Observers are people who, as the name suggests, observe the proceedings of the Council assemblies because of their particular relationship with the Catholic Church in Australia. Following the tradition of other Church gatherings, the observers are likely to include Catholic leaders from other parts of the world, especially New Zealand, the Pacific and Asia; leaders of other Christian denominations; and leaders of other faith traditions.
First Assembly is start of nine-month journey
The Mass to officially open the Fifth Plenary Council of Australia this Sunday marks the start of a focused nine-month period of discernment for the Catholic Church in Australia, Bishop Shane Mackinlay has said.
Bishop Mackinlay, who serves as the Council’s vice-president, said the first general assembly will be a critical time in the Plenary Council journey, but it is the first of two assemblies – with a time of “germination” between October and July.
“As the members gather from next Monday to consider the 16 questions that comprise the Plenary Council’s agenda, we will spend the week planting the seeds for renewing the Church for mission,” he said.
“Over the week, we will create a plan for the nine months between the assemblies, allowing those seeds to germinate, with the work of the members complemented by the prayers, discernment and input of the People of God in Australia.”
The opening Mass will be livestreamed at 2pm AEDT on Sunday, October 3, celebrated by Archbishop Timothy Costelloe, the Council president.
The first general assembly will unfold over six days, starting October 4, with Mass to close the first assembly to be celebrated at 10am AEST from St Stephen’s Cathedral in Brisbane.
The second assembly is scheduled to take place in Sydney from July 4-9, 2022.
Pray along with the Council members
The liturgies and prayers that will nourish and sustain the members of the Fifth Plenary Council of Australia have been published online to invite the Church nationally to pray with the members and for the upcoming first general assembly.
Find prayer resources for the first general assembly, including Mass booklets and prayer experiences, on the Plenary Council website.
Follow the First General Assembly online
The best places to keep informed about the First General Assembly will be the Plenary Council website and on the Plenary Council’s Facebook page. The livestreams of sessions (see schedule below) can be accessed on the website, and they’ll then be archived on our YouTube channel.
‘Spiritual conversations’ will aid Council discernment
When members of the Plenary Council begin unpacking the agenda’s 16 questions, they will use a process known as “spiritual conversations”.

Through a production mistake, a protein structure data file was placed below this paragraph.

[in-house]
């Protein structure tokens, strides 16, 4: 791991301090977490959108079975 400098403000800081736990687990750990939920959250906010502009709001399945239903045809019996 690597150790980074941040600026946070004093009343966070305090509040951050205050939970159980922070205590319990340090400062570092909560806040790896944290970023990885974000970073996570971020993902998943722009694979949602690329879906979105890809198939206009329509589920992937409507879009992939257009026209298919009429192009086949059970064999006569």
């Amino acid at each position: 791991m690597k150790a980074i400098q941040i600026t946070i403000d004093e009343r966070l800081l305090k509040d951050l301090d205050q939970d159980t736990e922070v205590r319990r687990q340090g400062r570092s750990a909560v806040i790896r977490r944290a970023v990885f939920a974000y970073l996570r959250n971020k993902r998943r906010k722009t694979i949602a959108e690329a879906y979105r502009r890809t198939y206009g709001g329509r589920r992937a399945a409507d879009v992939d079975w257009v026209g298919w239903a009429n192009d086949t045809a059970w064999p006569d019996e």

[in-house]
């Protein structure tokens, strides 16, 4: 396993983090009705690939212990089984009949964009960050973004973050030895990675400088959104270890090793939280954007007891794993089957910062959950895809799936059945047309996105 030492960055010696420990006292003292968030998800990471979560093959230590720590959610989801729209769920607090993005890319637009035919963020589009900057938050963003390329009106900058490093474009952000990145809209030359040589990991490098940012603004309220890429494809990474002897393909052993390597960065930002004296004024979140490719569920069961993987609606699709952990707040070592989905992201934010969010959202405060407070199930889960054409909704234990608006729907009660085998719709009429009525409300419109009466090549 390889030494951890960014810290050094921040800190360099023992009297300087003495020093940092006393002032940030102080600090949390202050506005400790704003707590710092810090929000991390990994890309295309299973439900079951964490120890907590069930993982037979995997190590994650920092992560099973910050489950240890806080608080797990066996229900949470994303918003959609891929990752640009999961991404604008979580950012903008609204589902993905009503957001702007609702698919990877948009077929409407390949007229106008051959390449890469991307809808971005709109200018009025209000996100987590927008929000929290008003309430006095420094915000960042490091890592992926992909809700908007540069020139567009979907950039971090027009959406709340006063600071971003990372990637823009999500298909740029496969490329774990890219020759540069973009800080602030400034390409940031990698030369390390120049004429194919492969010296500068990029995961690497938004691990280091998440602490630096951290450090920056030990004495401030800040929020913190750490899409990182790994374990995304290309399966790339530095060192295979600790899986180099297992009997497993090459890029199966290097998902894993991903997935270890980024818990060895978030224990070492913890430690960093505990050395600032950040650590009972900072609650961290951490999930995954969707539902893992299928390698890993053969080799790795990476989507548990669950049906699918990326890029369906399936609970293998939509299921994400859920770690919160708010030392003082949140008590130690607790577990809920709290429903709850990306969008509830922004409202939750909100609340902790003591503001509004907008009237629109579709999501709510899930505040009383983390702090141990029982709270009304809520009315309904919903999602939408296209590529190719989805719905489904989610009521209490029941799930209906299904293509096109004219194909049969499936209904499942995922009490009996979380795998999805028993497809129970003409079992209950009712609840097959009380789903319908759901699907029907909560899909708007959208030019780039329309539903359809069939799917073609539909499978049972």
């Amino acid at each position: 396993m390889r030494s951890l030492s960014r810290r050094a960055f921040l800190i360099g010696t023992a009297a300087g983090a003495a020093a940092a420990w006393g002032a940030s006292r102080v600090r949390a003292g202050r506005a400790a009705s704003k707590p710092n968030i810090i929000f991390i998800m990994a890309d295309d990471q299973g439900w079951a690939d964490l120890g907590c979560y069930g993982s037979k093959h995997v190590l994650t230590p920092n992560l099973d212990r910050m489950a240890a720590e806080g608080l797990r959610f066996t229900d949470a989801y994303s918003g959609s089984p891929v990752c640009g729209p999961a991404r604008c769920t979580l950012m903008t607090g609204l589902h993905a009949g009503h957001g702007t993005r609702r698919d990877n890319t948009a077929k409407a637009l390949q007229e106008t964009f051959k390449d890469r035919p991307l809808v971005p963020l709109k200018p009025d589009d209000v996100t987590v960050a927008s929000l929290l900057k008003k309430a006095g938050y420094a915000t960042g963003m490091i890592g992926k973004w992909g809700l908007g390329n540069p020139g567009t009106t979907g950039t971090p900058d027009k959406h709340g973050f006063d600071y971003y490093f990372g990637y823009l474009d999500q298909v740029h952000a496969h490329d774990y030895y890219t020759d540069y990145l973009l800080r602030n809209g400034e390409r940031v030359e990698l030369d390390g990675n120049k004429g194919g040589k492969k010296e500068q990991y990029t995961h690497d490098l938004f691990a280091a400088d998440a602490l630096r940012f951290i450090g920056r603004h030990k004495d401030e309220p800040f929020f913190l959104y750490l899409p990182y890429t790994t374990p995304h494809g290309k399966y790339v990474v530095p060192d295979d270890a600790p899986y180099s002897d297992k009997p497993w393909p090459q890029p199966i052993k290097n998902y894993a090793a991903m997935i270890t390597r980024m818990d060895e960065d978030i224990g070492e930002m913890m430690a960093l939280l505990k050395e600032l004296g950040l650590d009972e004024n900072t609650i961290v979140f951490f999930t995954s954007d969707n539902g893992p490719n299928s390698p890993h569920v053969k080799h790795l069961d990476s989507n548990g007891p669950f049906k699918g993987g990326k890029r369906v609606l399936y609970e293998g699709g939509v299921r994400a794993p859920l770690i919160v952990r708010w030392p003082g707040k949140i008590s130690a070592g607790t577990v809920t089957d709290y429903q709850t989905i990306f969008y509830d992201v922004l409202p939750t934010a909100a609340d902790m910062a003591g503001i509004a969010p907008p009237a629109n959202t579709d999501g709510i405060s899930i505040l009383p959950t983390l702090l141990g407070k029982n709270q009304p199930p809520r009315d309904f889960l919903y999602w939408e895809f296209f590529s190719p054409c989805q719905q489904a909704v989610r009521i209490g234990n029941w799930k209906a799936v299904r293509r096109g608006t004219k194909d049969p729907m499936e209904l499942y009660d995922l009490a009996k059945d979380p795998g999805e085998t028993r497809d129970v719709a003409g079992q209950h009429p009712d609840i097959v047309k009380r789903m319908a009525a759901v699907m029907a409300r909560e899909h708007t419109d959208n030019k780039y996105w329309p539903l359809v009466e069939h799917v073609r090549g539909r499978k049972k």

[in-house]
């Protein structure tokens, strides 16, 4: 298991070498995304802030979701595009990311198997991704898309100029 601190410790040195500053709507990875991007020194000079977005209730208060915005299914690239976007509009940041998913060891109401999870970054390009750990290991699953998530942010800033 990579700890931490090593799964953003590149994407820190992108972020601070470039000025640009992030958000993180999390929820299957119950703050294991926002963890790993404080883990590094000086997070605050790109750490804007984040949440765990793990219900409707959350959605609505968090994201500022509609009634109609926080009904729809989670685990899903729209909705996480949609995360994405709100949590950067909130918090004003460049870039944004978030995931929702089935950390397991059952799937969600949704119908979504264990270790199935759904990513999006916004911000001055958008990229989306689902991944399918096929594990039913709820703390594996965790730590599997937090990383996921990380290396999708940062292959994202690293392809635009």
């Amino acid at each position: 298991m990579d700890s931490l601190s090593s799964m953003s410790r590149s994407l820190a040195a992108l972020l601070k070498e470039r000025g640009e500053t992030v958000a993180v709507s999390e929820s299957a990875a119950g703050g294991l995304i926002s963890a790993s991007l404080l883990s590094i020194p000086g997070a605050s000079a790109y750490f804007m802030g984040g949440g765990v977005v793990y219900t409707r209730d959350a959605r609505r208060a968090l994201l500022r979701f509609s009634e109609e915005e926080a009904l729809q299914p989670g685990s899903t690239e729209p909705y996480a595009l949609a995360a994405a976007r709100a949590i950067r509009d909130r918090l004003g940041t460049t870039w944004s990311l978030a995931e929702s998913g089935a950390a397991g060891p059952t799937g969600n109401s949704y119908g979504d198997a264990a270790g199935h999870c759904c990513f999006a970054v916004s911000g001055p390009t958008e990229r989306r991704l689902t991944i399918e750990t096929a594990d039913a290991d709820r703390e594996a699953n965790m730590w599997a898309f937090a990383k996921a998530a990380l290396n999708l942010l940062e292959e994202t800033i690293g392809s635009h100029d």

Br Ian Cribb SJ has been a key adviser to the Plenary Council’s Steering Team, especially in the areas of discernment and the practice of “spiritual conversations”.
In an article on the Bishops Conference’s Media Blog, Br Ian said “when a group enters into spiritual conversation, it leaves room for the Holy Spirit to work. It builds a sense of community and trust. It enhances respects for one another”.
He continued: “It is important that members … know that an immediate decision isn’t always possible or desirable, but through prayer and conversation, a group can start to hear what the Spirit is saying.”
Plenary Podcast to feature daily content
To help share the journey of discernment through the First General Assembly and for the experience of Council members to be shared with the wider community, the Plenary Council has partnered with The Journey Catholic Radio, a ministry of the Diocese of Wollongong.
During the course of the coming week, starting on Sunday evening, a new podcast episode will be uploaded to the Plenary Podcast channel each day, which can be accessed online and across a number of podcast services, should you wish to subscribe.
The first episode in partnership with The Journey Catholic Radio was an interview with Plenary Council facilitator Lana Turvey-Collins, helping people new to the Council process know where we’ve come from, where we are and where we are going. You can listen to that episode here.
Follow the Plenary Council assembly online
With the Fifth Plenary Council of Australia being an event for the whole Church, parts of the first general assembly will be livestreamed.
Here is the livestream schedule. All times listed are AEDT, and the livestream will be accessible by the public through the Plenary Council webpage.
Sunday, October 3: Opening Mass, 2pm
Monday-Saturday: Daily Mass, 9.30am
Monday-Wednesday: Opening Session, 11am-12.15pm (end time is approximate)
Friday-Saturday: Opening Session, 11am-12.15pm (end time is approximate)
Sunday, October 10: Closing Mass for first general assembly, 11am.
The livestreamed sessions are part of a broader program for the Plenary Council members, which is outlined in the graphic below.
Auslan to support deaf, hard of hearing community
During the livestreamed sessions that will take place on most days of the First General Assembly and during the Masses that are broadcast each day, Auslan interpreters will help support the experience of those who are deaf and hard of hearing.
Mass and sessions during the assembly will be archived after being streamed, which will allow a watcher to use closed captioning or similar methods to augment their viewing experience.
With four states and the ACT switching to daylight savings time tonight, this is just a reminder to make sure you put your clocks forward. We’d hate for you to miss the opening Mass, livestreamed from St Mary’s Cathedral in Perth at 11am AWST.